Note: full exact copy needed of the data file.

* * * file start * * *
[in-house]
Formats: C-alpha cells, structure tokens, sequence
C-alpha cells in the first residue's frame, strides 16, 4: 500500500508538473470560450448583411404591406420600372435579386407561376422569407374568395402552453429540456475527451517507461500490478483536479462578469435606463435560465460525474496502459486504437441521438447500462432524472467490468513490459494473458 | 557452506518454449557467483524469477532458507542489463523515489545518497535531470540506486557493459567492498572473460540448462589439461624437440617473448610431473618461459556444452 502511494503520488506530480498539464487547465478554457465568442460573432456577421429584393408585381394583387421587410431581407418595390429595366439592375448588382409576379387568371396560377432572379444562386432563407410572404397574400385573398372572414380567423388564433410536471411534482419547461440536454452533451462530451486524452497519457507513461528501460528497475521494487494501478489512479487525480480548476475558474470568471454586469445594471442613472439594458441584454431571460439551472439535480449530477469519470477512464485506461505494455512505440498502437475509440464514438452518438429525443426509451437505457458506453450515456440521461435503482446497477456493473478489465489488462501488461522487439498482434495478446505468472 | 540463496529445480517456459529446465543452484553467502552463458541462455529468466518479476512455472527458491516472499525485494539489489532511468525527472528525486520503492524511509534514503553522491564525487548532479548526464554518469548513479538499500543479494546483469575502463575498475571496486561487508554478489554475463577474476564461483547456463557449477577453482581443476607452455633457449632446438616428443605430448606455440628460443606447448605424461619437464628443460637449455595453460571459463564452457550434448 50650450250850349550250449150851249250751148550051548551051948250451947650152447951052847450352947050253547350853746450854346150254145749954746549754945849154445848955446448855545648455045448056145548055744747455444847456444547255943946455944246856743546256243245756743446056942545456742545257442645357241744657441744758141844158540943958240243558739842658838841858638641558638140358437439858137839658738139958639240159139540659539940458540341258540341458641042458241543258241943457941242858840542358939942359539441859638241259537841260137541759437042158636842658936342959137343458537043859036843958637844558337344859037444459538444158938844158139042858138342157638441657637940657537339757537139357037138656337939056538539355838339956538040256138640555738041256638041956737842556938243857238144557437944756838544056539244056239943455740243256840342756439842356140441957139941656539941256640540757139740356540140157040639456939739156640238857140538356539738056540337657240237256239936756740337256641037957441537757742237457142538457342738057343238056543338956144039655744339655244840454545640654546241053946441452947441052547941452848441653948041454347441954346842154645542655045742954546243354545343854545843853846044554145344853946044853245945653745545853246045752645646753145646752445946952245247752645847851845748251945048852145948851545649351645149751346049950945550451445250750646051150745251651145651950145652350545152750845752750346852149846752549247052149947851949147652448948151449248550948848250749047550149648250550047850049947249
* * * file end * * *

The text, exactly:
[in-house]
Formats: C-alpha cells, structure tokens, sequence
C-alpha cells in the first residue's frame, strides 16, 4: 500500500508538473470560450448583411404591406420600372435579386407561376422569407374568395402552453429540456475527451517507461500490478483536479462578469435606463435560465460525474496502459486504437441521438447500462432524472467490468513490459494473458 | 557452506518454449557467483524469477532458507542489463523515489545518497535531470540506486557493459567492498572473460540448462589439461624437440617473448610431473618461459556444452 502511494503520488506530480498539464487547465478554457465568442460573432456577421429584393408585381394583387421587410431581407418595390429595366439592375448588382409576379387568371396560377432572379444562386432563407410572404397574400385573398372572414380567423388564433410536471411534482419547461440536454452533451462530451486524452497519457507513461528501460528497475521494487494501478489512479487525480480548476475558474470568471454586469445594471442613472439594458441584454431571460439551472439535480449530477469519470477512464485506461505494455512505440498502437475509440464514438452518438429525443426509451437505457458506453450515456440521461435503482446497477456493473478489465489488462501488461522487439498482434495478446505468472 | 540463496529445480517456459529446465543452484553467502552463458541462455529468466518479476512455472527458491516472499525485494539489489532511468525527472528525486520503492524511509534514503553522491564525487548532479548526464554518469548513479538499500543479494546483469575502463575498475571496486561487508554478489554475463577474476564461483547456463557449477577453482581443476607452455633457449632446438616428443605430448606455440628460443606447448605424461619437464628443460637449455595453460571459463564452457550434448 50650450250850349550250449150851249250751148550051548551051948250451947650152447951052847450352947050253547350853746450854346150254145749954746549754945849154445848955446448855545648455045448056145548055744747455444847456444547255943946455944246856743546256243245756743446056942545456742545257442645357241744657441744758141844158540943958240243558739842658838841858638641558638140358437439858137839658738139958639240159139540659539940458540341258540341458641042458241543258241943457941242858840542358939942359539441859638241259537841260137541759437042158636842658936342959137343458537043859036843958637844558337344859037444459538444158938844158139042858138342157638441657637940657537339757537139357037138656337939056538539355838339956538040256138640555738041256638041956737842556938243857238144557437944756838544056539244056239943455740243256840342756439842356140441957139941656539941256640540757139740356540140157040639456939739156640238857140538356539738056540337657240237256239936756740337256641037957441537757742237457142538457342738057343238056543338956144039655744339655244840454545640654546241053946441452947441052547941452848441653948041454347441954346842154645542655045742954546243354545343854545843853846044554145344853946044853245945653745545853246045752645646753145646752445946952245247752645847851845748251945048852145948851545649351645149751346049950945550451445250750646051150745251651145651950145652350545152750845752750346852149846752549247052149947851949147652448948151449248550948848250749047550149648250550047850049947249